Hope’s Story

 

Hope For Three was inspired by the plight of an amazing mother and father in Fort Bend County who experienced the triple pleasure and heartbreak of having identical triplets all diagnosed with Autism Spectrum Disorder (ASD).  Helplessly watching this family navigate the frustrating waters of maxed out social services, excessive bureaucracy and denials by insurance companies and indifference by society, close friends pondered their options and as a result, Hope For Three was created in April 2011.

Inspired by the Montgomery triplets, Hope For Three, a local nonprofit and autism advocacy organization was established to raise community awareness and provide resources and support in the form of financial aid to families with children diagnosed on the autism spectrum.

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Please take a moment to read our story about faith, HOPE and determination.

Hope and Eric Montgomery of Richmond, TX were proud, elated and relieved when their spontaneous identical triplet girls were born healthy and strong.  Londyn, Lakin and Lauren joined big brother, Collin on March 25, 2006.

The girls were born without complication and arrived home within days of their birth.  All three girls thrived and were happy, carefree, loving babies.  However at approximately 2 years of age, Hope noticed regression in Lakin; delayed reactions, lack of eye contact, repetitive behavior, disassociation and her verbal communication rapidly ceased.  Shortly thereafter, Londyn and Lauren followed in their sisters foot steps.

By age four, all three girls were diagnosed PDD-NOS (Pervasive Development Disorder-Not Otherwise Specified); a diagnosis that falls under the umbrella of Autism Spectrum Disorder (ASD or autism) and then classic autism.

ASD is a neurological disorder that results in impaired social interaction and communication skills, as well as restricted and repetitive behavior.  Reports from the CDC indicate that “1 in 68 children are diagnosed with autism” and “1 in 45 school age children are now affected.” ASD is a life-long condition with no medical cause or cure. In the United States, 1 out of 54 boys and 1 in 252 girls are diagnosed with autism. “Every 11 minutes a child is diagnosed.  By way of comparison, this is more children than are affected by juvenile diabetes, AIDS and cancer combined.”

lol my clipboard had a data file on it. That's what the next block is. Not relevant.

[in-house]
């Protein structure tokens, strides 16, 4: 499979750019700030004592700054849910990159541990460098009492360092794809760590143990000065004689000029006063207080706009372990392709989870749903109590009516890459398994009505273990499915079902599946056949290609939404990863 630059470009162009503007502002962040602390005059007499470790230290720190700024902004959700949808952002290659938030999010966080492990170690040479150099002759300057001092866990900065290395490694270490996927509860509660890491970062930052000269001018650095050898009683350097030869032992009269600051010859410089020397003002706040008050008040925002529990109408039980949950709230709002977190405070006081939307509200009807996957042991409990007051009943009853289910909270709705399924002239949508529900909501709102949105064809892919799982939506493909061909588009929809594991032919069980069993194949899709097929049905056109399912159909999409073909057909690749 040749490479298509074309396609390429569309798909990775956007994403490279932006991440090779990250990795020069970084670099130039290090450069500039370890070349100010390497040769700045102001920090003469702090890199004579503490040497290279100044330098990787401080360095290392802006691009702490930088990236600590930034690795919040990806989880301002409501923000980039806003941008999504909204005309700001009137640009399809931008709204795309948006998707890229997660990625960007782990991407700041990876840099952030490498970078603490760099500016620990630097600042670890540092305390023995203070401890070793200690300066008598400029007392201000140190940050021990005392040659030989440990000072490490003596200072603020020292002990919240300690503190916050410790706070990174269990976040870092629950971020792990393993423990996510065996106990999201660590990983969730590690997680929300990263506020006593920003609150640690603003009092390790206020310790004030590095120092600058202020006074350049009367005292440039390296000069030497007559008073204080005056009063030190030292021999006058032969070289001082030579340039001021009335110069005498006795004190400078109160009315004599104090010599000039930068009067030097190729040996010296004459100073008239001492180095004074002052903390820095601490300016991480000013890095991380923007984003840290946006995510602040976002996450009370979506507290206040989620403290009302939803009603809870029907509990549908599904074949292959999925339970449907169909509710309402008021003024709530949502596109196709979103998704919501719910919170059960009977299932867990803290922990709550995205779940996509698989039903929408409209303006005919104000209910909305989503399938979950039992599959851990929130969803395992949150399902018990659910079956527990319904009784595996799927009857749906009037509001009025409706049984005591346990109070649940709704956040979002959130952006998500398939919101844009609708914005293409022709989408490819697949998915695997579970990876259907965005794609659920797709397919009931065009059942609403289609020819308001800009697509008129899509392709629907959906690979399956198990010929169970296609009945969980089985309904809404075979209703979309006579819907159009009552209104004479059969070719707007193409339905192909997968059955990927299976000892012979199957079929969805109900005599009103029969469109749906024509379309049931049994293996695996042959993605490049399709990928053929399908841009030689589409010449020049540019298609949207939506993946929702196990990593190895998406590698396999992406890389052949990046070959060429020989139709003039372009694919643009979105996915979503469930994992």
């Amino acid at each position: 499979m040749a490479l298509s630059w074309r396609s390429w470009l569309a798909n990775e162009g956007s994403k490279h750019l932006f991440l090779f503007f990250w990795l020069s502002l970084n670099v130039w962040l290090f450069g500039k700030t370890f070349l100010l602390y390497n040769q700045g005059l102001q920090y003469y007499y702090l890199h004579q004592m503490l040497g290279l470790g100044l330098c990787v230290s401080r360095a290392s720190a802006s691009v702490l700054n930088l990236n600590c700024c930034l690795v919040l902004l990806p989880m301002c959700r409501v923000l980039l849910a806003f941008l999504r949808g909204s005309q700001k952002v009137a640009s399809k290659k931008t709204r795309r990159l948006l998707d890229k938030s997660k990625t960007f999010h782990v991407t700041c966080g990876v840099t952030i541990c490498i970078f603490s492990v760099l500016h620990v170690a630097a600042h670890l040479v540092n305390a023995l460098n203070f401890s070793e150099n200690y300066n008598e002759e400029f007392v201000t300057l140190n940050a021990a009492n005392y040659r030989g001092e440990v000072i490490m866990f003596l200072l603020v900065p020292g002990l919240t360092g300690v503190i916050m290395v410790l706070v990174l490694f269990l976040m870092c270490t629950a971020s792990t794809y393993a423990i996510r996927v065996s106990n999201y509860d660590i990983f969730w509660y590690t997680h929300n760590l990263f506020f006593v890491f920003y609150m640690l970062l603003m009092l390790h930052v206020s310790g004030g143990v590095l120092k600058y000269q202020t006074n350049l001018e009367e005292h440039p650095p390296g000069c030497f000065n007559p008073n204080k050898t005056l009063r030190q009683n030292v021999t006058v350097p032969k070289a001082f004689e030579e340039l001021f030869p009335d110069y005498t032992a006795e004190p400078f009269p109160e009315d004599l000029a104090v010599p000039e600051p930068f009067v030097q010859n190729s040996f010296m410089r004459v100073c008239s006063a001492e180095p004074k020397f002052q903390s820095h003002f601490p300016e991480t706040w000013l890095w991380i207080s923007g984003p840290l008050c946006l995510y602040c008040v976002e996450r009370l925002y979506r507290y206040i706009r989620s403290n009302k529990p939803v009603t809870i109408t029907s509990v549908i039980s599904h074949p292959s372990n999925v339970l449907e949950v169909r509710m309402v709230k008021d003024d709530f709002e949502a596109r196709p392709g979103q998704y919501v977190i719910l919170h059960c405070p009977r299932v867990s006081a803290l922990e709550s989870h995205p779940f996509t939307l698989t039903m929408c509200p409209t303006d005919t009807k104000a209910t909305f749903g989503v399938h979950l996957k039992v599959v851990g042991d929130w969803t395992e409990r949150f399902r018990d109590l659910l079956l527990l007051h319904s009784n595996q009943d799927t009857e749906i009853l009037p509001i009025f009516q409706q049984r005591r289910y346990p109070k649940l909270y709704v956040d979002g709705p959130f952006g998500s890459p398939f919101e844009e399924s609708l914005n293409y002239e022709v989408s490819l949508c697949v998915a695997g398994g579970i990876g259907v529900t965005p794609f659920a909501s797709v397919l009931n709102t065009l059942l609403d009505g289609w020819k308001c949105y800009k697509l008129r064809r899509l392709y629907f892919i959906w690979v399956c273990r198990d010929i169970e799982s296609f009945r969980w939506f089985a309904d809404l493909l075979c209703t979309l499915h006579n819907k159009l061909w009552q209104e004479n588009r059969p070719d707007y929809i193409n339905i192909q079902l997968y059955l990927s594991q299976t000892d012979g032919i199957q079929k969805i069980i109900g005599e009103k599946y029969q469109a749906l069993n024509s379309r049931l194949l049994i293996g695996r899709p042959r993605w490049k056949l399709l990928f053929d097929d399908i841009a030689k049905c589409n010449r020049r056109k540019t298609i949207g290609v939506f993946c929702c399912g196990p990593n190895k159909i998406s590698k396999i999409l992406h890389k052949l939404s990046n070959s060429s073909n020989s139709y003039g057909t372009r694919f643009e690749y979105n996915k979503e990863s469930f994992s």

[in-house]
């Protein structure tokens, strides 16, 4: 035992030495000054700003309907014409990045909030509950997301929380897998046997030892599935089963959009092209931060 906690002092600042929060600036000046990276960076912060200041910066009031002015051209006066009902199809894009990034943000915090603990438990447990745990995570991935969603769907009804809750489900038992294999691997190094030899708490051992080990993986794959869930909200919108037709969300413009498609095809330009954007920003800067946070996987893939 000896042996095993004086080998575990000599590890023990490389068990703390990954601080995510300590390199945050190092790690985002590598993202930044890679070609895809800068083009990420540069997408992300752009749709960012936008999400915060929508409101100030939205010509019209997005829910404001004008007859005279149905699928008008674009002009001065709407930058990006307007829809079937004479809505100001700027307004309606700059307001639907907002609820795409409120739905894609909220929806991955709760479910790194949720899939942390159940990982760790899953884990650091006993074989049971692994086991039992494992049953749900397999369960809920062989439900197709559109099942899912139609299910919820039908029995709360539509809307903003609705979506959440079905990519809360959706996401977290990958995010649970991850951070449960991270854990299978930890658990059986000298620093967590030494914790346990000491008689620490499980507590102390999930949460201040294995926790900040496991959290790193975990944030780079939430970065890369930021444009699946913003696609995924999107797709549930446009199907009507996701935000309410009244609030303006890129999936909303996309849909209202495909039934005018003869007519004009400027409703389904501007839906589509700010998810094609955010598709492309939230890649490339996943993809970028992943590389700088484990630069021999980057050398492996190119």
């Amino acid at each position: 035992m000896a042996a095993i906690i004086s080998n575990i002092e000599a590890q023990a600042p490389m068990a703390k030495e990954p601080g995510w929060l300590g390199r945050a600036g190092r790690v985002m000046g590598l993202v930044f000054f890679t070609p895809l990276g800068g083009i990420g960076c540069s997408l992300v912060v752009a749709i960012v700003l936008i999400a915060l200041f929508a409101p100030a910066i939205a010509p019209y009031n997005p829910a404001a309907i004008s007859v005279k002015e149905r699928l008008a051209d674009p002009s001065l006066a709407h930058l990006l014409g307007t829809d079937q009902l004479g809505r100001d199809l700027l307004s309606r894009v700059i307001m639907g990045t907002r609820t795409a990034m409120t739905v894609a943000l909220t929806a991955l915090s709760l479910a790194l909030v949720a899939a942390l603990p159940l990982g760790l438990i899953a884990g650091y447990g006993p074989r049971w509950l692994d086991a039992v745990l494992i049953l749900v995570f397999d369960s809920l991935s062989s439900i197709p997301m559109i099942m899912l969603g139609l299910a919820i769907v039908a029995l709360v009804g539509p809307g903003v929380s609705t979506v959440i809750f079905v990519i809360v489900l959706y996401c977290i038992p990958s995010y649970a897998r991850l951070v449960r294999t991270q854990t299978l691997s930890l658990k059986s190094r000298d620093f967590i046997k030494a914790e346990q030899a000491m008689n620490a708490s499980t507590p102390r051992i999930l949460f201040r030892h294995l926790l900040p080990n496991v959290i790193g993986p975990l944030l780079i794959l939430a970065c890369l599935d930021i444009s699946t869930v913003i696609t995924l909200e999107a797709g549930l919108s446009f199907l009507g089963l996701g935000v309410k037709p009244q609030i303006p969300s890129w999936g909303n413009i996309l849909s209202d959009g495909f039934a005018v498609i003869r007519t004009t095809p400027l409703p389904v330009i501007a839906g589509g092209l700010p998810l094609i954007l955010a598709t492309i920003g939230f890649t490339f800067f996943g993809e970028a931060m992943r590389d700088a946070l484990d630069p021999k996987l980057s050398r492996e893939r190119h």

Eric and Hope are two average American hard-working, proud, private citizens. Eric, a NGL Scheduler for Oxy Chemical. Hope, a full time Mother, tends to the children and the home while endlessly searching and researching available therapies, schooling, medical advice, treatments; endless avenues for their girls.

In 2011, the girls entered the Texana Children’s Center for Autism for a 2-year program under the DARs Grant.  In addition to the family cost share tuition, hearing tests, verbal testing, speech therapy, occupational therapy, behavioral therapy (the list is too long to put on one page) and a big portion of which insurance does not cover; are only a few of the expenses they incur.  We all know the high cost of raising four children, but now add the expenses of trying to secure the proper treatment for the girls, has all but drained this family.  The financial burden the Montgomery family struggles with on a daily basis and the emotional roller coaster they continue to experience is quite simply, indescribable and unimaginable. The life-time cost to care for a person with autism is estimated to range about $2.4 million.  Now think for a moment, times three.

Facing a life long journey, both parents continue full force ahead on a mission to find and provide the girls with every opportunity available to ensure each of the “Triple Divas” thrives to the best of their ability; all while maintaining a stable environment for their son, Collin.  Although their strength is sometimes tested, Hope and Eric are confident their persistence and perseverance will bring positive and encouraging hope to a very tough situation.

With limited resources available, the obvious and evident need to provide assistance, relief and support to families like the Montgomery’s is urgent.

Did you know?

  • Weekly therapies and services for children with autism can range from $600-$800 per week, per child.
  • There is no known cause or cure for autism, however autism is treatable.
  • According to the Autism Society, “The lifetime cost to treat a child with autism is estimated over $2.4 million”.
  • The Fort Bend County public school system serves more than 3,000 children diagnosed on the autism spectrum.

With the support of our community, together we will make a difference for our unique and special children.